During the afternoon session John Hays sat at the bank of phones at the side of the gallery registering bids for those who could not attend the sale. He became active when lot 758 came up, a cast zinc and copper codfish weathervane, J. Howard, 33 inches long with good patination. The high estimate was $25,000, and the hammer bid was $30,000 to a person in the room. “I was calling the bids for a person who was on a cel phone and fly fishing at the time,” John said. While he underbid this lot, his client did get the painted wood cooper’s trade sign in the form of a barrel with blue stays and red lettering. It measures some 30 by 14 inches and brought the high estimate of $6,000.
“Meat Market,” spelled out in black on a white ground, was the subject of the last trade sign in the sale, an American piece, Twentieth Century, 43 inches long, which came close to doubling the high estimate at $3,800. Shooting gallery targets were popular, with a painted cast iron clown constructed in three parts, 23 and one quarter inches high, American, Twentieth Century, taking top honors. A phone bidder won the piece for $15,000, under bid by a Philadelphia collector. The high estimate was $3,500. A figure with an articulated hat, 16 inches high on base, sold for $1,600, while a grouping of 36 cast iron bird targets, arranged in six rows of six, went in the middle of the estimate at $5,500.
Five carousel figures were in the sale, including a carved wood and painted Charles Looff outside stander. This figure, 53 inches tall and 56 inches long, had good patina and sold just under the high estimate at $28,000. The only jumper in the sale was another Looff carving, white painted with green harness and brown saddle. It proved to be the most popular horse in the sale, going for $38,000 to Steven and Helen Kellogg. “This horse is going to be perfect in a building we are restoring,” Helen said, “as it will be up in the air and appear to be floating.” The high estimate was $15,000.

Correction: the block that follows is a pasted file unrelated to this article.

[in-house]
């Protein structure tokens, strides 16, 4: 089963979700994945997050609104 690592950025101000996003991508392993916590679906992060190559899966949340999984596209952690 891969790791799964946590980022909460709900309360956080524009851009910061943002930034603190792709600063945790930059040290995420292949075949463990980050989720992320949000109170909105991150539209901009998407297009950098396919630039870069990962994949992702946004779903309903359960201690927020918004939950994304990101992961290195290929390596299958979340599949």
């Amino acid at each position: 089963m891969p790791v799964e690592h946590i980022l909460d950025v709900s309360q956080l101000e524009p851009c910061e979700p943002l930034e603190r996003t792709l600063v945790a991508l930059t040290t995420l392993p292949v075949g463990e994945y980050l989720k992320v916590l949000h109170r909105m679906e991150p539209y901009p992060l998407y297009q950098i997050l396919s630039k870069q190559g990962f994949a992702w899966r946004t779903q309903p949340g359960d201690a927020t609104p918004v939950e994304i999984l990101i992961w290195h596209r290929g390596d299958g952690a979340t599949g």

Towards the end of the sale, six more banner weathervanes were sold, a collection of 26 cast iron mortars brought $2,200, 28 cast iron snow eagles were sold in two lots bringing $800 and $1,000 respectively, and a Cushing and White ram weathervane, zinc and copper, sold within estimate at $13,000.
A white painted sheet iron rooster weathervane, 22 inches high, sold for $3,000; a molded copper bull vane, attributed to Cushing and White, 30 inches long, brought $7,000; a collection of seven cast iron tassel ornaments, early Twentieth Century, went for $1,100; while a pair of cast iron and painted cornucopia plaques, with a high estimate of $2,000, sold to a Philadelphia collector for $9,000.
The last rdf_Description sold brought down the curtain on the sale when a hand painted window shade was hammered down at $1,600. It pictured a portion of an ironworks plant, American Works, and highlighted two men rolling a large cast iron wheel across a wharf.
Susan Kleckner commented, “Sculpture went well, better than the flat objects, and collectors are buying smartly, not going overboard, but keeping aware of the market.” The day after the sale Allan and Kendra were still going over the catalogue and noted, “We are very satisfied with the sale.” Allan spoke positively of the hard work put into the sale by Susan Kleckner and was pleased with the dealer and collector support at the sale.
What’s next for a person who has been collecting as vigorously and as long as Allan Daniel? He had an easy answer: “I am still buying.”